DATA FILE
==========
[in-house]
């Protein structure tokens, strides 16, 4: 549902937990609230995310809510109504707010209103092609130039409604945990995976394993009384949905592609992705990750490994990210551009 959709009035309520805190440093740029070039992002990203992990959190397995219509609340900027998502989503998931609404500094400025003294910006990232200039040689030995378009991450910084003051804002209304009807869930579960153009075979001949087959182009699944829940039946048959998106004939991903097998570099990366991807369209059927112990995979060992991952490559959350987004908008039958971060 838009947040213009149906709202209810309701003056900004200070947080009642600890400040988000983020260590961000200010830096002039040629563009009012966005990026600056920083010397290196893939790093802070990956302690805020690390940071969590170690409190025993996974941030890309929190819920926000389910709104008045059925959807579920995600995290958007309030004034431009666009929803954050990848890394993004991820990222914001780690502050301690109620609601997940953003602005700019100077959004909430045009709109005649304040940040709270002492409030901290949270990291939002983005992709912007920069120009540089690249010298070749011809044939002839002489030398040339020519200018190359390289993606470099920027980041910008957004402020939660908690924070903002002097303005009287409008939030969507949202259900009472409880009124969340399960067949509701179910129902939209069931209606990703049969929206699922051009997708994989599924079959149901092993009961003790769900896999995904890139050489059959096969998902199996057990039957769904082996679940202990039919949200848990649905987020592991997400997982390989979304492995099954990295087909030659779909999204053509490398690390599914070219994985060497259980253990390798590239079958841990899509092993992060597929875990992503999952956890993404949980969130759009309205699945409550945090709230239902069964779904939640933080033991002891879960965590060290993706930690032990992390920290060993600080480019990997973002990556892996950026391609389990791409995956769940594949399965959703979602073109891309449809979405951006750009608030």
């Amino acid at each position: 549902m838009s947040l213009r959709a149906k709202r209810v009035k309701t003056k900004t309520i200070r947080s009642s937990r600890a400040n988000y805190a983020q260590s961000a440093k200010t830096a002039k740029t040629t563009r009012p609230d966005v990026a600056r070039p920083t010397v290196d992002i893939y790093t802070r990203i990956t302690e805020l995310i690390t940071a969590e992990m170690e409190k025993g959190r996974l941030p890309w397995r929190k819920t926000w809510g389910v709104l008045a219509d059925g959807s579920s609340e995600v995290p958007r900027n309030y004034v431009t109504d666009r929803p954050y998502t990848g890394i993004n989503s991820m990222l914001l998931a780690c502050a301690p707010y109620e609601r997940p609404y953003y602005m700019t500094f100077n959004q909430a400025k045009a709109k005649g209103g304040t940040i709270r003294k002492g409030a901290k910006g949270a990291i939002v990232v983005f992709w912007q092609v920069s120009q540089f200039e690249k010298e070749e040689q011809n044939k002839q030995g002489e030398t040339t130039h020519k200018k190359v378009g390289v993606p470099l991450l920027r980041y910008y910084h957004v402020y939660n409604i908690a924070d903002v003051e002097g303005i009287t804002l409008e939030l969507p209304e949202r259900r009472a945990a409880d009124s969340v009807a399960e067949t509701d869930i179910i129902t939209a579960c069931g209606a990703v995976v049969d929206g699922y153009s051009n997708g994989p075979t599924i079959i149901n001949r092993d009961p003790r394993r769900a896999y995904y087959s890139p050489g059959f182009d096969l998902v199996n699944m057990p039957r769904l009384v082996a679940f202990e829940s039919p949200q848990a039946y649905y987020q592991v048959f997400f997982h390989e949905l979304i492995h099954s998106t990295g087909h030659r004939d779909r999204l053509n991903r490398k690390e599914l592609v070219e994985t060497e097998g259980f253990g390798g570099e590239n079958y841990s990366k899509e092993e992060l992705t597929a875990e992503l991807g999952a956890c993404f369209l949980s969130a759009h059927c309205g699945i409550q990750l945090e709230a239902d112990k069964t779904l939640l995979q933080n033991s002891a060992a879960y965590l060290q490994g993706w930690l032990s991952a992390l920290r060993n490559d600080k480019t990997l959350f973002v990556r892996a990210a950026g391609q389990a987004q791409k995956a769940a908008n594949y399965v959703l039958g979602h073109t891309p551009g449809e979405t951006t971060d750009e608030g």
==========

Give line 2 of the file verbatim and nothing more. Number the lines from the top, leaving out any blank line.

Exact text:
């Protein structure tokens, strides 16, 4: 549902937990609230995310809510109504707010209103092609130039409604945990995976394993009384949905592609992705990750490994990210551009 959709009035309520805190440093740029070039992002990203992990959190397995219509609340900027998502989503998931609404500094400025003294910006990232200039040689030995378009991450910084003051804002209304009807869930579960153009075979001949087959182009699944829940039946048959998106004939991903097998570099990366991807369209059927112990995979060992991952490559959350987004908008039958971060 838009947040213009149906709202209810309701003056900004200070947080009642600890400040988000983020260590961000200010830096002039040629563009009012966005990026600056920083010397290196893939790093802070990956302690805020690390940071969590170690409190025993996974941030890309929190819920926000389910709104008045059925959807579920995600995290958007309030004034431009666009929803954050990848890394993004991820990222914001780690502050301690109620609601997940953003602005700019100077959004909430045009709109005649304040940040709270002492409030901290949270990291939002983005992709912007920069120009540089690249010298070749011809044939002839002489030398040339020519200018190359390289993606470099920027980041910008957004402020939660908690924070903002002097303005009287409008939030969507949202259900009472409880009124969340399960067949509701179910129902939209069931209606990703049969929206699922051009997708994989599924079959149901092993009961003790769900896999995904890139050489059959096969998902199996057990039957769904082996679940202990039919949200848990649905987020592991997400997982390989979304492995099954990295087909030659779909999204053509490398690390599914070219994985060497259980253990390798590239079958841990899509092993992060597929875990992503999952956890993404949980969130759009309205699945409550945090709230239902069964779904939640933080033991002891879960965590060290993706930690032990992390920290060993600080480019990997973002990556892996950026391609389990791409995956769940594949399965959703979602073109891309449809979405951006750009608030």